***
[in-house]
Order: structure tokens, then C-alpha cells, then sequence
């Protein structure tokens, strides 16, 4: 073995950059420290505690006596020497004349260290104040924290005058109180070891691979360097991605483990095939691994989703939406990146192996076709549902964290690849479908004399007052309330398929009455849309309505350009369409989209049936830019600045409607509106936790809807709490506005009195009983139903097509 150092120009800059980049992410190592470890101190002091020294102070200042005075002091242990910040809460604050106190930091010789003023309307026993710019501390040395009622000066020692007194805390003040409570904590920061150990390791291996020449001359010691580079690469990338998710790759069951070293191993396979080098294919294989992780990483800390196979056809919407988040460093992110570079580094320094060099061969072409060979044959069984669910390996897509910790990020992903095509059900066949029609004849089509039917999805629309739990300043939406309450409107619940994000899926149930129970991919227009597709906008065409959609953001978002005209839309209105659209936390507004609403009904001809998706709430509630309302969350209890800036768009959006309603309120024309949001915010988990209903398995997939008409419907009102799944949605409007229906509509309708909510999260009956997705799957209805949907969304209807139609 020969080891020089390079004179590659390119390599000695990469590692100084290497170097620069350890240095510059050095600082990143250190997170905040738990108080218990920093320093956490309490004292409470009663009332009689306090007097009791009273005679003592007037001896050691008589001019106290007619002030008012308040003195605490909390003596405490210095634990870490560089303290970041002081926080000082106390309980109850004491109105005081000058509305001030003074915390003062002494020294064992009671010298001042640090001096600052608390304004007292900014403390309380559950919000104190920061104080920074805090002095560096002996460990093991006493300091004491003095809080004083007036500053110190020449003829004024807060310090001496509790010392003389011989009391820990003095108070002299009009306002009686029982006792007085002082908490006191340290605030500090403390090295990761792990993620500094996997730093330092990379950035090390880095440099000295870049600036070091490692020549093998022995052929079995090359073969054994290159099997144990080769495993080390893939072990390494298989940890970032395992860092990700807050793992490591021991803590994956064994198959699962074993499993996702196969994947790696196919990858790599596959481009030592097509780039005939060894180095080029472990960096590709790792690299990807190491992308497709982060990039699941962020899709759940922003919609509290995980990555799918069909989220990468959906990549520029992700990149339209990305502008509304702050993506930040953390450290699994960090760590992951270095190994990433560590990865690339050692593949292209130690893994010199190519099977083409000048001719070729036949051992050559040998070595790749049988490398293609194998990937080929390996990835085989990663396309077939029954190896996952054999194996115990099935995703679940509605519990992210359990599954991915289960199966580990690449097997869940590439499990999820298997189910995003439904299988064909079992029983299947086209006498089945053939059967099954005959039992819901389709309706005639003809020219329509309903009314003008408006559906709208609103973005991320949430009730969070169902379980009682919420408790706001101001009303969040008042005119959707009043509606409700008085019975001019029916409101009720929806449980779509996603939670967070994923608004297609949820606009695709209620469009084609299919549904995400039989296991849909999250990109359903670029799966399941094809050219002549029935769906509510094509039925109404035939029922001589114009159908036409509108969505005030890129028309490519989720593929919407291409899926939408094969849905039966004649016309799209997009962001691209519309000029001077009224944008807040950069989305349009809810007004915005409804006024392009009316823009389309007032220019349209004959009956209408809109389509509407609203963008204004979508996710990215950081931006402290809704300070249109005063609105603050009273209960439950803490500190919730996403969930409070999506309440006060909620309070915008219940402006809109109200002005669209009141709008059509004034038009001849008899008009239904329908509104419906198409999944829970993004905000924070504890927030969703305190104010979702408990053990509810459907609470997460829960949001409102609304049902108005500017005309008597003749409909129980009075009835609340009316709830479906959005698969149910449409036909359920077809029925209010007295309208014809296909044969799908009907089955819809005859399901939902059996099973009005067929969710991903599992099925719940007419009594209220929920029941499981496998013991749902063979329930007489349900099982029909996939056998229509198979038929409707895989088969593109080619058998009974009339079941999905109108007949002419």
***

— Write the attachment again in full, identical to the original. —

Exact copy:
[in-house]
Order: structure tokens, then C-alpha cells, then sequence
């Protein structure tokens, strides 16, 4: 073995950059420290505690006596020497004349260290104040924290005058109180070891691979360097991605483990095939691994989703939406990146192996076709549902964290690849479908004399007052309330398929009455849309309505350009369409989209049936830019600045409607509106936790809807709490506005009195009983139903097509 150092120009800059980049992410190592470890101190002091020294102070200042005075002091242990910040809460604050106190930091010789003023309307026993710019501390040395009622000066020692007194805390003040409570904590920061150990390791291996020449001359010691580079690469990338998710790759069951070293191993396979080098294919294989992780990483800390196979056809919407988040460093992110570079580094320094060099061969072409060979044959069984669910390996897509910790990020992903095509059900066949029609004849089509039917999805629309739990300043939406309450409107619940994000899926149930129970991919227009597709906008065409959609953001978002005209839309209105659209936390507004609403009904001809998706709430509630309302969350209890800036768009959006309603309120024309949001915010988990209903398995997939008409419907009102799944949605409007229906509509309708909510999260009956997705799957209805949907969304209807139609 020969080891020089390079004179590659390119390599000695990469590692100084290497170097620069350890240095510059050095600082990143250190997170905040738990108080218990920093320093956490309490004292409470009663009332009689306090007097009791009273005679003592007037001896050691008589001019106290007619002030008012308040003195605490909390003596405490210095634990870490560089303290970041002081926080000082106390309980109850004491109105005081000058509305001030003074915390003062002494020294064992009671010298001042640090001096600052608390304004007292900014403390309380559950919000104190920061104080920074805090002095560096002996460990093991006493300091004491003095809080004083007036500053110190020449003829004024807060310090001496509790010392003389011989009391820990003095108070002299009009306002009686029982006792007085002082908490006191340290605030500090403390090295990761792990993620500094996997730093330092990379950035090390880095440099000295870049600036070091490692020549093998022995052929079995090359073969054994290159099997144990080769495993080390893939072990390494298989940890970032395992860092990700807050793992490591021991803590994956064994198959699962074993499993996702196969994947790696196919990858790599596959481009030592097509780039005939060894180095080029472990960096590709790792690299990807190491992308497709982060990039699941962020899709759940922003919609509290995980990555799918069909989220990468959906990549520029992700990149339209990305502008509304702050993506930040953390450290699994960090760590992951270095190994990433560590990865690339050692593949292209130690893994010199190519099977083409000048001719070729036949051992050559040998070595790749049988490398293609194998990937080929390996990835085989990663396309077939029954190896996952054999194996115990099935995703679940509605519990992210359990599954991915289960199966580990690449097997869940590439499990999820298997189910995003439904299988064909079992029983299947086209006498089945053939059967099954005959039992819901389709309706005639003809020219329509309903009314003008408006559906709208609103973005991320949430009730969070169902379980009682919420408790706001101001009303969040008042005119959707009043509606409700008085019975001019029916409101009720929806449980779509996603939670967070994923608004297609949820606009695709209620469009084609299919549904995400039989296991849909999250990109359903670029799966399941094809050219002549029935769906509510094509039925109404035939029922001589114009159908036409509108969505005030890129028309490519989720593929919407291409899926939408094969849905039966004649016309799209997009962001691209519309000029001077009224944008807040950069989305349009809810007004915005409804006024392009009316823009389309007032220019349209004959009956209408809109389509509407609203963008204004979508996710990215950081931006402290809704300070249109005063609105603050009273209960439950803490500190919730996403969930409070999506309440006060909620309070915008219940402006809109109200002005669209009141709008059509004034038009001849008899008009239904329908509104419906198409999944829970993004905000924070504890927030969703305190104010979702408990053990509810459907609470997460829960949001409102609304049902108005500017005309008597003749409909129980009075009835609340009316709830479906959005698969149910449409036909359920077809029925209010007295309208014809296909044969799908009907089955819809005859399901939902059996099973009005067929969710991903599992099925719940007419009594209220929920029941499981496998013991749902063979329930007489349900099982029909996939056998229509198979038929409707895989088969593109080619058998009974009339079941999905109108007949002419």